It has also been gratifying to have been able to help work out how our 1980s-style analytic thinking could be reapplied to the modern challenges of NGS processing, calling, and analyses. Moving from early brainstorming with Eric and others on the first output of next-generation sequencers to the Genome Analysis Toolkit to what Konrad presented this morning and to what is now possible for clinical genetics has been equally breathtaking. During these recent years, I have been blessed to work with so many additional fantastic trainees. I would be remiss not to say that when I asked for the opportunity to hire faculty, in my wildest dreams I could not have envisioned that two colleagues as brilliant and committed as Daniel and Ben would be willing to join this crazy enterprise. To watch them and their trainees flourish, and being recently joined by Aarno, is a gift that keeps on giving every day. Myself included, we have as a community perhaps overused Churchill’s ‘‘end of the beginning’’ quote to describe finally overcoming the first hurdle of gene identification in complex disease. I’ve recently come to think that a better analogy might be the transcendent speech delivered by Nehru on the eve of Indian independence—where in a singular celebratory moment, he chose to recognize both the enormity of the challenges that lay ahead and at the same time the true privilege it was to be in a position to take them on. This is really the message of this meeting— what has been accomplished is remarkable, yet we have so much more ahead of us if we wish to bring genetics full circle back to individuals. There are so many encouraging signs toward this end—collaborative community efforts to aggregate data and perform anonymous genetic ‘‘matchmaking’’ and other ways in which we can turn n of 1 into n of significance. The message of Cynthia and others this week has been that we cannot wait until absolute certainty to engage individuals and patients and that they will have a right to their genomes—whether for sharing, second opinions, or what have you. An instructive analogy may be drawn to the way medical imaging data are handled as we wrestle with how to engage patients while legitimate uncertainty and differences in interpretation might exist among experts. In such a world, however, it is absolutely incumbent on us that we do a much better job of self-policing. We have learned over and over the importance of laboratory and statistical rigor in advancing genetic results to patients or genetic research findings to molecular biologists and chemists. In all cases, there is so much riding on our expert interpretation as geneticists. Now, all of us can interpret the 20th mutation in a fully penetrant Mendelian condition or understand a univariate p value of 10 20 or apply LanderKruglyak linkage thresholds—but we have not yet learned how to amalgamate all available data to interpret rare variants in unknown genes, or outside genes entirely, and we certainly have not established a rigorous framework by which common or rare DNA variation can be turned into predictors of complex human diseases and phenotypes. We have confidence that the clinical genetics community
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here, with their longstanding expertise, and efforts by the American College of Medical Genetics and Genomics, NCBI, and numerous others will move us in that direction. That said, the research community needs to resist the temptation to be a bit more fast and loose with rare mutations in the case where a good story fits, as it so often does. At this time, we are also seeing waves of papers claiming the ability to predict common, often psychiatric, traits from GWAS data—and an even more disturbing trend that some of these are being directly marketed to clinicians—even while the claims are unvalidated and likely to be misinterpreted. Now, one could simply say that scientific process sorts these things out over time—but whether we embrace, or simply acknowledge the inevitability of, an era where individuals and patients are informed participants in their genome studies, we unquestionably need to be our own harshest critics. False connections between mutation and disease, and false predictions of devastating psychiatric conditions, have great power to damage—and rather than hope everyone does the right thing or wait for some governmental agency to regulate, we as a community and society should be proactive in tackling these issues. If we’re also serious about genetics as a first step in a long-term effort to rationalize therapeutic development, we need to embrace partnerships with industry—real efforts where partners across academia and industry are designing and interpreting studies together and sharing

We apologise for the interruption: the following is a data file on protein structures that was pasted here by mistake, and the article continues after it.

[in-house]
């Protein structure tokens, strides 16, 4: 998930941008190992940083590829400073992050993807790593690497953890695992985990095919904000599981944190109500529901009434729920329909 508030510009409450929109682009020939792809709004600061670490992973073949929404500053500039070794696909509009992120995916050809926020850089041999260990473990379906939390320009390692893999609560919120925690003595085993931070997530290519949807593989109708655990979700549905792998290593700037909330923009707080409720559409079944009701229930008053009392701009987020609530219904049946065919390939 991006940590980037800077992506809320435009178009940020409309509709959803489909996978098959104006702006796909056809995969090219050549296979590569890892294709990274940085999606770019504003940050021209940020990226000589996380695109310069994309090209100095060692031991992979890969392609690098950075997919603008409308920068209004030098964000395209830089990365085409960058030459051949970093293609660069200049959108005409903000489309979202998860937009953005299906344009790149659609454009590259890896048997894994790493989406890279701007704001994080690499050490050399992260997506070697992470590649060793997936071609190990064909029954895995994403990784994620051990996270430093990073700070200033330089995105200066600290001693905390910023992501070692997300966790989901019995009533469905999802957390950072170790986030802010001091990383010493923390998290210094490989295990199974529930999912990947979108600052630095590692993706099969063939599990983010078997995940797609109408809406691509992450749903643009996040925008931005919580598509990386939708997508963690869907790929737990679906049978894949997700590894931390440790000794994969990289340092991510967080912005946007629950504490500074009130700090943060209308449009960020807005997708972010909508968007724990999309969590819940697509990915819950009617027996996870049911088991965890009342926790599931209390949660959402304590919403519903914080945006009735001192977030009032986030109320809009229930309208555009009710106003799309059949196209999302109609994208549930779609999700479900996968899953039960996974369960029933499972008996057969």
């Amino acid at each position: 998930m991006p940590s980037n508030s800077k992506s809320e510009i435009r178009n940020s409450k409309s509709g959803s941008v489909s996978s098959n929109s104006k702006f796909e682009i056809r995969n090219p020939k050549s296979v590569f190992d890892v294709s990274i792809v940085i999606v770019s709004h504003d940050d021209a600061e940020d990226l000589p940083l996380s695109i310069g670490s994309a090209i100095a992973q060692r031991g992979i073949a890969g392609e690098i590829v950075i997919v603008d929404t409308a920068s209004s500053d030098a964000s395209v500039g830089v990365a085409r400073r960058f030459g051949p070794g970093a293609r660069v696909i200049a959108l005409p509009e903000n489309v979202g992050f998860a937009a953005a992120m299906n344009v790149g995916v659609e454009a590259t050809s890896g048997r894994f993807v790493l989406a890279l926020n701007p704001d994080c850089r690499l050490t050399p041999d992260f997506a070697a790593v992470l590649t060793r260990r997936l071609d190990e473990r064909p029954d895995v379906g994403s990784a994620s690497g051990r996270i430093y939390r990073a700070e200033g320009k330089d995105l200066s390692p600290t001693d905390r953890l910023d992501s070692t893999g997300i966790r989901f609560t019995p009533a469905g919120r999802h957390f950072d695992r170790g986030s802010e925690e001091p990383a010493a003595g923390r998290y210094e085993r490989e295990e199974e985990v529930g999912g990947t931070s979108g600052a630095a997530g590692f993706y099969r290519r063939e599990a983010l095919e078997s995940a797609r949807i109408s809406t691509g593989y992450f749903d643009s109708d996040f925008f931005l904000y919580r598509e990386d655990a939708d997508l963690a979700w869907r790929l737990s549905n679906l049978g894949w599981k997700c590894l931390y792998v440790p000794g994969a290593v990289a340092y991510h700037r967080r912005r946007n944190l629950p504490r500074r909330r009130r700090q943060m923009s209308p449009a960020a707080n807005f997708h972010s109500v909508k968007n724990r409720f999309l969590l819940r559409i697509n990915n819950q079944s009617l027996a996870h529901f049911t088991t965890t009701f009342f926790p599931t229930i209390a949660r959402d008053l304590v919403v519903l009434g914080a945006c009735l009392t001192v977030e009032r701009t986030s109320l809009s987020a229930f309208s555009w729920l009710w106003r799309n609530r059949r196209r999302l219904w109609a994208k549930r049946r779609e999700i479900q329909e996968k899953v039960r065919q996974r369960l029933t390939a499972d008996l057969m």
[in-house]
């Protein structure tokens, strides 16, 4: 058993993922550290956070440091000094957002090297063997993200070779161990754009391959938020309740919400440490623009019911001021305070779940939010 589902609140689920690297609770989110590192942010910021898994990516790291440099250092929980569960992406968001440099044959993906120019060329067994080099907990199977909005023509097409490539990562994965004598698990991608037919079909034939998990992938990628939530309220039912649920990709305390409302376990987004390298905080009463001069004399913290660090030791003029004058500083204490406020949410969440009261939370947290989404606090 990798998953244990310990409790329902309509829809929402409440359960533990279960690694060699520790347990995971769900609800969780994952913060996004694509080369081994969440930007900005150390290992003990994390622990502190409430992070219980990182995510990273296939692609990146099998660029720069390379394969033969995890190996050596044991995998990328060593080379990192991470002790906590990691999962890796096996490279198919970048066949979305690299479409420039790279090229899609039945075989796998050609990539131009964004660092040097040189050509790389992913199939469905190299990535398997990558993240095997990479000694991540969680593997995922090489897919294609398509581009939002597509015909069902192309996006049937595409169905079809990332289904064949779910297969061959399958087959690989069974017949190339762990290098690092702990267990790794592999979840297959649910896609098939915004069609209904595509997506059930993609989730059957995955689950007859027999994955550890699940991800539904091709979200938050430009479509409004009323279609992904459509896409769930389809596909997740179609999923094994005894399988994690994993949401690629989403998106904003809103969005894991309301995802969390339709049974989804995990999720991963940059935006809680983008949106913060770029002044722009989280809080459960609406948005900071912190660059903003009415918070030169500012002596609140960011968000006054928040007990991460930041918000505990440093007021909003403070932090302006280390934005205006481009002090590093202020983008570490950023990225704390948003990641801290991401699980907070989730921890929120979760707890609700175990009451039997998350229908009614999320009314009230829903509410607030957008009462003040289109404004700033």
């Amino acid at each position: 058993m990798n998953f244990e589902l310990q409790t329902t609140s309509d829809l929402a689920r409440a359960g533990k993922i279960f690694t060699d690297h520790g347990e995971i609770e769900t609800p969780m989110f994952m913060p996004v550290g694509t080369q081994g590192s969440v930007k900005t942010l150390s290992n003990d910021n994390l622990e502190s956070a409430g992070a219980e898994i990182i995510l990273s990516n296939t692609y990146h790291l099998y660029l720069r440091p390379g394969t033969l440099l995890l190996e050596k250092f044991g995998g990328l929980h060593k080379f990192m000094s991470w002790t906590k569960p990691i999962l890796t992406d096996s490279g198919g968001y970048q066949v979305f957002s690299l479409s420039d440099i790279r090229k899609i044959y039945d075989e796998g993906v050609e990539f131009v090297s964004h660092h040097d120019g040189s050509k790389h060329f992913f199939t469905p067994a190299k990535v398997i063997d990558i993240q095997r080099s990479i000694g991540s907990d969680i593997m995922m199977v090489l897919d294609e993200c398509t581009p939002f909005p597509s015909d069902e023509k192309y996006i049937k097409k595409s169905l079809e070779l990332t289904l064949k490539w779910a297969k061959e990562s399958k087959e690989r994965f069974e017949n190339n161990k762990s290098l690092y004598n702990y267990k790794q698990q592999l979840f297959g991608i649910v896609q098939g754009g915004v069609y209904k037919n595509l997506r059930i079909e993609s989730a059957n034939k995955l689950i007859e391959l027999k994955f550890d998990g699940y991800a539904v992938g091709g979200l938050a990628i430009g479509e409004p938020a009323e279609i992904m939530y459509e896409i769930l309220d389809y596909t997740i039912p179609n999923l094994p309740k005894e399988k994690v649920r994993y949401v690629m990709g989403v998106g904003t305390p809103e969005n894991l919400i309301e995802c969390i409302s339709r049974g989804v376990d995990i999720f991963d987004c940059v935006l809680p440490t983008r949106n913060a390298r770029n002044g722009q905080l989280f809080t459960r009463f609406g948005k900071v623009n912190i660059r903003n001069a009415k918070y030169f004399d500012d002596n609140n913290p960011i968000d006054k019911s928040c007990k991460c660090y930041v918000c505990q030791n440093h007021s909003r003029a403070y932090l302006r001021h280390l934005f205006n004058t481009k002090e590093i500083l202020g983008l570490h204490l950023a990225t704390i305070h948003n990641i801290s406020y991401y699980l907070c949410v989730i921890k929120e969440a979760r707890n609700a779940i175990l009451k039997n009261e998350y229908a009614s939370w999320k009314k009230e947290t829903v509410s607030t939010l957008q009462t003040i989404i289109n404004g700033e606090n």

and releasing results to the fullest extent possible and where ideas and not simply dollars are changing hands. Certainly this requires some cultural shifts on our end as well as in the pharmaceutical industry. Our directors and promotion committees need to value these activities as critical to our ultimate mission and not as unimportant diversions. We also need to think of our training responsibility as not just filling the top universities and research hospitals but also providing the most skilled workforce to industry so that the entire workforce from basic discovery to delivery of new therapies is as expert as possible. We also need to be equally proud of trainees who commit to this path. So, Nehru’s call resonates with me, and I urge anyone I haven’t put to sleep to think on it in this way. Without question, we are privileged to share a field that offers the remarkable opportunity to work at the cutting edge of science while engaged in an endeavor that has as its goal nothing short of the betterment of the human condition. Far more than this award today, it is the privilege of going to work every day that is the real award I’ve received in my life—excepting of course the greater and even less deserved reward I have every day of the five people sitting in front here. For them, for all our families, and for billions around the world, it’s on us to deliver on the promise of genetics and genomics in this generation. So my deepest thanks again go to The Society for this honor—and let’s get back to work!